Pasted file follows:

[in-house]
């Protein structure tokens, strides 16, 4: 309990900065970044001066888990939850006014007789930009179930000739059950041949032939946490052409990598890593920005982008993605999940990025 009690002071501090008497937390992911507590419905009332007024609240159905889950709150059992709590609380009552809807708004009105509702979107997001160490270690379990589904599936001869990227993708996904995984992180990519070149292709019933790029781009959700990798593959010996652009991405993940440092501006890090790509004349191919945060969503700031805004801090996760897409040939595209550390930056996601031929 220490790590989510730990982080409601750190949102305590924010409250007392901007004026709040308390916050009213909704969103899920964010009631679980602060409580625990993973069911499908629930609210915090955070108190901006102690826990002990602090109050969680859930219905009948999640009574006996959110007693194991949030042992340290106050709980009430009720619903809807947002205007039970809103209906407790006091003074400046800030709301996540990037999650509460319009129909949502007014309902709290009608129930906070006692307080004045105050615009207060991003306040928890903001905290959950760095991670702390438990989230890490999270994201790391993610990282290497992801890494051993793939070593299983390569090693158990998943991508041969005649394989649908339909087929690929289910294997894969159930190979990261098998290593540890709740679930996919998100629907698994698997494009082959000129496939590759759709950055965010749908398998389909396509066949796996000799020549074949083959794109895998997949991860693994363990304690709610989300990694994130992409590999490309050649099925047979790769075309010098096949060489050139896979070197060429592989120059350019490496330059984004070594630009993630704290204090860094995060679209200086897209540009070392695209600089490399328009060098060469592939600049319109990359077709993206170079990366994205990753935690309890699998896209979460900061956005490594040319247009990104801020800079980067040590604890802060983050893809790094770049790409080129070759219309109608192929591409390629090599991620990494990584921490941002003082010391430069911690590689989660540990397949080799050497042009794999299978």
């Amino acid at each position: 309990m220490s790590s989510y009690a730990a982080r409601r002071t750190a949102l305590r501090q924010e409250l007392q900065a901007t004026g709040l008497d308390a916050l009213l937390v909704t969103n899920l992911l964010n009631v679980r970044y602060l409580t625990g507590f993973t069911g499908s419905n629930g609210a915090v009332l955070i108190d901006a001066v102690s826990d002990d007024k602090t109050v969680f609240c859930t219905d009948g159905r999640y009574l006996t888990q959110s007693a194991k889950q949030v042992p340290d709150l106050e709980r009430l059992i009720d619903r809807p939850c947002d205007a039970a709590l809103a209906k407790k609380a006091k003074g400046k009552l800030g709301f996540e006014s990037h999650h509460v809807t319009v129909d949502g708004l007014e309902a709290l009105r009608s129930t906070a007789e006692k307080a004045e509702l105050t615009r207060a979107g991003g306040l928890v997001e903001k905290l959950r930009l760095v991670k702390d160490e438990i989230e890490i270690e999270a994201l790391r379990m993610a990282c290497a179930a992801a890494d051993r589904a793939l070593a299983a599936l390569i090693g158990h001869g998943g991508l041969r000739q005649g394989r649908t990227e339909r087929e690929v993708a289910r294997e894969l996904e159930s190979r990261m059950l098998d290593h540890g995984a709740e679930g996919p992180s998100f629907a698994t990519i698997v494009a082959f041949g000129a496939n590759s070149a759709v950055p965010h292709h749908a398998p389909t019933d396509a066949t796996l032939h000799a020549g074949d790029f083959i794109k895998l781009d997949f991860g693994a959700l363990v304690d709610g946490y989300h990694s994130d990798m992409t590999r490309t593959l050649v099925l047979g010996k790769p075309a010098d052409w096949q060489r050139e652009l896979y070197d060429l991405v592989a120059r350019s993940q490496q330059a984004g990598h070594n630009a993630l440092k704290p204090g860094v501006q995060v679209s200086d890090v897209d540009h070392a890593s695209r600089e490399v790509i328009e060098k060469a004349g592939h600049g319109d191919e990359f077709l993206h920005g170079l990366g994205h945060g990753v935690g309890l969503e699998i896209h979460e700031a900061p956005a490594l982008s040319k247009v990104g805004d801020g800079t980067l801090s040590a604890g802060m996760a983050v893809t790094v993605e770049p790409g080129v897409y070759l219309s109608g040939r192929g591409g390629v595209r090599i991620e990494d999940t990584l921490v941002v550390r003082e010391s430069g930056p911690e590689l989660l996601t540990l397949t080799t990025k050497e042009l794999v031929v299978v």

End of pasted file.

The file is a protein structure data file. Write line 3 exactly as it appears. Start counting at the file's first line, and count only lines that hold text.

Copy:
């Amino acid at each position: 309990m220490s790590s989510y009690a730990a982080r409601r002071t750190a949102l305590r501090q924010e409250l007392q900065a901007t004026g709040l008497d308390a916050l009213l937390v909704t969103n899920l992911l964010n009631v679980r970044y602060l409580t625990g507590f993973t069911g499908s419905n629930g609210a915090v009332l955070i108190d901006a001066v102690s826990d002990d007024k602090t109050v969680f609240c859930t219905d009948g159905r999640y009574l006996t888990q959110s007693a194991k889950q949030v042992p340290d709150l106050e709980r009430l059992i009720d619903r809807p939850c947002d205007a039970a709590l809103a209906k407790k609380a006091k003074g400046k009552l800030g709301f996540e006014s990037h999650h509460v809807t319009v129909d949502g708004l007014e309902a709290l009105r009608s129930t906070a007789e006692k307080a004045e509702l105050t615009r207060a979107g991003g306040l928890v997001e903001k905290l959950r930009l760095v991670k702390d160490e438990i989230e890490i270690e999270a994201l790391r379990m993610a990282c290497a179930a992801a890494d051993r589904a793939l070593a299983a599936l390569i090693g158990h001869g998943g991508l041969r000739q005649g394989r649908t990227e339909r087929e690929v993708a289910r294997e894969l996904e159930s190979r990261m059950l098998d290593h540890g995984a709740e679930g996919p992180s998100f629907a698994t990519i698997v494009a082959f041949g000129a496939n590759s070149a759709v950055p965010h292709h749908a398998p389909t019933d396509a066949t796996l032939h000799a020549g074949d790029f083959i794109k895998l781009d997949f991860g693994a959700l363990v304690d709610g946490y989300h990694s994130d990798m992409t590999r490309t593959l050649v099925l047979g010996k790769p075309a010098d052409w096949q060489r050139e652009l896979y070197d060429l991405v592989a120059r350019s993940q490496q330059a984004g990598h070594n630009a993630l440092k704290p204090g860094v501006q995060v679209s200086d890090v897209d540009h070392a890593s695209r600089e490399v790509i328009e060098k060469a004349g592939h600049g319109d191919e990359f077709l993206h920005g170079l990366g994205h945060g990753v935690g309890l969503e699998i896209h979460e700031a900061p956005a490594l982008s040319k247009v990104g805004d801020g800079t980067l801090s040590a604890g802060m996760a983050v893809t790094v993605e770049p790409g080129v897409y070759l219309s109608g040939r192929g591409g390629v595209r090599i991620e990494d999940t990584l921490v941002v550390r003082e010391s430069g930056p911690e590689l989660l996601t540990l397949t080799t990025k050497e042009l794999v031929v299978v």